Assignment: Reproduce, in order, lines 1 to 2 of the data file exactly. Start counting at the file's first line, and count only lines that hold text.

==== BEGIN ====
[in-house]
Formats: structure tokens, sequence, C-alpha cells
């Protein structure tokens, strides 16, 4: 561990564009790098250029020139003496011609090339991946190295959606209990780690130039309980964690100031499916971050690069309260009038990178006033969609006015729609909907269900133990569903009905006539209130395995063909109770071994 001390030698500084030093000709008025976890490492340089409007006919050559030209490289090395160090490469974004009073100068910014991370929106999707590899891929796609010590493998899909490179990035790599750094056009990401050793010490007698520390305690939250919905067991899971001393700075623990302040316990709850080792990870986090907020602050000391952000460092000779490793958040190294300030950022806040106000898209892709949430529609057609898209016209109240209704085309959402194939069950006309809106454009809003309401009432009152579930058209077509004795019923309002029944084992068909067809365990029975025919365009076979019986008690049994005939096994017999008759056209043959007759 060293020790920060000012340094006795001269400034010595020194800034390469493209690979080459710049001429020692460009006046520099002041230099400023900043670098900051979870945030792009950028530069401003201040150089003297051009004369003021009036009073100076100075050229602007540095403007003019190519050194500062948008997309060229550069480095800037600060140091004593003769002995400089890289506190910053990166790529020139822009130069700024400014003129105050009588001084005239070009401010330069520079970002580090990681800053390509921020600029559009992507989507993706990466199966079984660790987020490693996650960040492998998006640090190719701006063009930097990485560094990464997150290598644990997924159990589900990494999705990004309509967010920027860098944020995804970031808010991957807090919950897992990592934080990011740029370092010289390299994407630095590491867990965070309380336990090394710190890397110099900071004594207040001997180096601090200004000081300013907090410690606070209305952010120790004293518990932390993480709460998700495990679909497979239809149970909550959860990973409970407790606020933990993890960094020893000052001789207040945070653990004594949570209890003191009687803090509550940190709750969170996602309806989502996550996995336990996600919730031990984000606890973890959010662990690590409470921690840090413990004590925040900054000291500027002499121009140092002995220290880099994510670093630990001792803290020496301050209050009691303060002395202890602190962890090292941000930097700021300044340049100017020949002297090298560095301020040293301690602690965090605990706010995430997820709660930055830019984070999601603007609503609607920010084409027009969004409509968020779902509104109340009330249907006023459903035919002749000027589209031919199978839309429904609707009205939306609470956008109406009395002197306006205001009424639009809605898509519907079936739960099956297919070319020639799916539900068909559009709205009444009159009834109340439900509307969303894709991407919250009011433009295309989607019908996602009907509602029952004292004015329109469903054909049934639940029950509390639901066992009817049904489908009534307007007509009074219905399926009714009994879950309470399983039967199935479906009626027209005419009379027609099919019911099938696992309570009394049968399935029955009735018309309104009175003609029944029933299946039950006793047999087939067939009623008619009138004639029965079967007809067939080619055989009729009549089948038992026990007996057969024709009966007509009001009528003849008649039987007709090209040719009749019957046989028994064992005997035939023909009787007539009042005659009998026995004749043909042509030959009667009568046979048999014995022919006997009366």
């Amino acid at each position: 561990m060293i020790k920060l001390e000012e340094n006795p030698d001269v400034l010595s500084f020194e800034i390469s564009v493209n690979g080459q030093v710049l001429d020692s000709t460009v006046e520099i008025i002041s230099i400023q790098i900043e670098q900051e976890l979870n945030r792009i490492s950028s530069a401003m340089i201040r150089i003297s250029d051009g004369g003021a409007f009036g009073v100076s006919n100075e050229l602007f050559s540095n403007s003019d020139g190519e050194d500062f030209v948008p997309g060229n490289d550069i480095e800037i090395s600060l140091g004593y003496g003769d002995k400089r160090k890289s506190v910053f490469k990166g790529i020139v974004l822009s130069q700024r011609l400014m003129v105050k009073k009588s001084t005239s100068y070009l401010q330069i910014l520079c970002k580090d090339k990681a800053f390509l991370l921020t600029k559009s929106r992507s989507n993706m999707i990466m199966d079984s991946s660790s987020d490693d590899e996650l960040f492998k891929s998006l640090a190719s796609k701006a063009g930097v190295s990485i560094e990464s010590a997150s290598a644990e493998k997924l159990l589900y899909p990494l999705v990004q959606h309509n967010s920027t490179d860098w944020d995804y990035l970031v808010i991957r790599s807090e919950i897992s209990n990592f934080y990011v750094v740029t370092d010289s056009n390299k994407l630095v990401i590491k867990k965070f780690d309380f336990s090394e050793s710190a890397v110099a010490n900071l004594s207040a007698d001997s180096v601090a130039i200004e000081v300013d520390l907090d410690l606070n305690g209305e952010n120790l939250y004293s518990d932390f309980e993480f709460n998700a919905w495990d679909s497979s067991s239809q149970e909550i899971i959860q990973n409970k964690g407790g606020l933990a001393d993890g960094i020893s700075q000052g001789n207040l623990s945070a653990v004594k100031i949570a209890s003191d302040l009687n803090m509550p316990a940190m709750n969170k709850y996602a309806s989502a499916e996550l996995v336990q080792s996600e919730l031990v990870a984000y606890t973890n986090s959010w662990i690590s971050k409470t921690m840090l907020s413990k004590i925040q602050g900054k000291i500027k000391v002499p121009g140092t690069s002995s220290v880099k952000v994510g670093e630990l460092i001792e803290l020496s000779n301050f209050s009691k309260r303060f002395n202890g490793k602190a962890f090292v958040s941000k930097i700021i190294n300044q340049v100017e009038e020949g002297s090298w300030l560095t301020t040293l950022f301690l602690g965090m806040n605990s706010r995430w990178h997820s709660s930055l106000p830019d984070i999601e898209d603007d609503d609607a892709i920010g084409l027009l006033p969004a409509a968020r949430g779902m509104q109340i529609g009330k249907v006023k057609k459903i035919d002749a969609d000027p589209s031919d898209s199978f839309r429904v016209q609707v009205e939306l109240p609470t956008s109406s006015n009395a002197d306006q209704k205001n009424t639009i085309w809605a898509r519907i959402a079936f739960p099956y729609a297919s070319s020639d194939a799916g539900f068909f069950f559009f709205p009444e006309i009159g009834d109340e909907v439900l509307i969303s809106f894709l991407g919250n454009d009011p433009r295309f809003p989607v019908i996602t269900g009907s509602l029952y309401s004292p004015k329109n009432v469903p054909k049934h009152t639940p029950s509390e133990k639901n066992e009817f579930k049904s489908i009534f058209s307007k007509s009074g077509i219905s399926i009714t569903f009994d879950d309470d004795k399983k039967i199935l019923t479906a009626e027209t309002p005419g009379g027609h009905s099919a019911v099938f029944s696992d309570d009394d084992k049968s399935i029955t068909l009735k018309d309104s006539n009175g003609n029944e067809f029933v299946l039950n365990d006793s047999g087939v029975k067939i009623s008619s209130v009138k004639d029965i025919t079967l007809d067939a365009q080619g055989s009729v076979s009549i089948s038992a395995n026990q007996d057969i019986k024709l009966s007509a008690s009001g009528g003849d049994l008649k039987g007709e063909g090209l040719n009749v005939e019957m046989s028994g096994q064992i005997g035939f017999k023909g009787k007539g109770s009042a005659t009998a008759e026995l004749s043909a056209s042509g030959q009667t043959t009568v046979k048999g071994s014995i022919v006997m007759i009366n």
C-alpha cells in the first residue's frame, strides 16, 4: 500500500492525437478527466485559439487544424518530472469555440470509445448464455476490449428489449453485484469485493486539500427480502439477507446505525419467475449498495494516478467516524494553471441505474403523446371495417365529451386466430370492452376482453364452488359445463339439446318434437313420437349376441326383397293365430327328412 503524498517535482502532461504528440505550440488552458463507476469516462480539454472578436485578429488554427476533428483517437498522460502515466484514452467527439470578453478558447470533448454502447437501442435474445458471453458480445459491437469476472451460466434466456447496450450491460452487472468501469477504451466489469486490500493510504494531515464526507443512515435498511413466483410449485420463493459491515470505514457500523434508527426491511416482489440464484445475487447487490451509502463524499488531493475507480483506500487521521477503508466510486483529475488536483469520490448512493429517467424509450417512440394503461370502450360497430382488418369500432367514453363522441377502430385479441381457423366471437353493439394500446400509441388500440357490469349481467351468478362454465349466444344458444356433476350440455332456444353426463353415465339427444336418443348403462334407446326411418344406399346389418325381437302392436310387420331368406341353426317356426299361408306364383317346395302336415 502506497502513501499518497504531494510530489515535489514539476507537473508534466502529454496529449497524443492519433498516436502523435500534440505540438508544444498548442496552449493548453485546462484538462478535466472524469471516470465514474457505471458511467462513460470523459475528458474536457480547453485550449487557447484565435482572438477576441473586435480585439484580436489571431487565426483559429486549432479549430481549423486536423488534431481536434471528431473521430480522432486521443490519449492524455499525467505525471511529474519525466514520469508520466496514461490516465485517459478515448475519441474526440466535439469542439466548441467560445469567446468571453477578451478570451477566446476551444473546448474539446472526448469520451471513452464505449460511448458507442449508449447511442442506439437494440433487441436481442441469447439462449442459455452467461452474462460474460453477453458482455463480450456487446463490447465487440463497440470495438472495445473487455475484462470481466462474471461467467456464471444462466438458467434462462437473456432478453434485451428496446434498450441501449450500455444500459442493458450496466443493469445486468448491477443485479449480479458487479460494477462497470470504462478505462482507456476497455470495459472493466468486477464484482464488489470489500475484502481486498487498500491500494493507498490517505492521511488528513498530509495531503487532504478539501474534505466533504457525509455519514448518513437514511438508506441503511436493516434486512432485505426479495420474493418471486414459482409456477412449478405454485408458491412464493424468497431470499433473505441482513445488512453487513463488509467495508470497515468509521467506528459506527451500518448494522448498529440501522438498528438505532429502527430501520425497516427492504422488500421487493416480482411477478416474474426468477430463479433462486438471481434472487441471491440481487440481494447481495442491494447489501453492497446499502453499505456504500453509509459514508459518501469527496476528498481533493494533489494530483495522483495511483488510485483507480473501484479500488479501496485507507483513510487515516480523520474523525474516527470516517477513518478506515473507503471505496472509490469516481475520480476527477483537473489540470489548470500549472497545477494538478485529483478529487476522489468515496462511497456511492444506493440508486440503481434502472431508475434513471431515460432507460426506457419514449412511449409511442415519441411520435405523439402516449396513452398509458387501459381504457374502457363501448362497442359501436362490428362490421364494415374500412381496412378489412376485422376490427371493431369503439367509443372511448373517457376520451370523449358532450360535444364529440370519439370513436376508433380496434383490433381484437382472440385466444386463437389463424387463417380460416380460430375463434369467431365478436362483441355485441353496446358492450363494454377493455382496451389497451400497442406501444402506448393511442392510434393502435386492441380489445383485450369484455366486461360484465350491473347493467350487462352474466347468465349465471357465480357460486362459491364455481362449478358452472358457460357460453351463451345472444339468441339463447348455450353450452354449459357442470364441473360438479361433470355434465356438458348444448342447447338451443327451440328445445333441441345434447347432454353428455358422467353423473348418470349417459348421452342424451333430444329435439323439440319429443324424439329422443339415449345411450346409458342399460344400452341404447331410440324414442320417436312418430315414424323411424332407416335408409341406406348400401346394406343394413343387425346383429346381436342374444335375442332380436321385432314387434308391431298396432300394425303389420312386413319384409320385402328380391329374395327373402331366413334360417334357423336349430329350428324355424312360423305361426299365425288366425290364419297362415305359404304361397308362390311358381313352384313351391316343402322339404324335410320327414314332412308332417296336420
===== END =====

[in-house]
Formats: structure tokens, sequence, C-alpha cells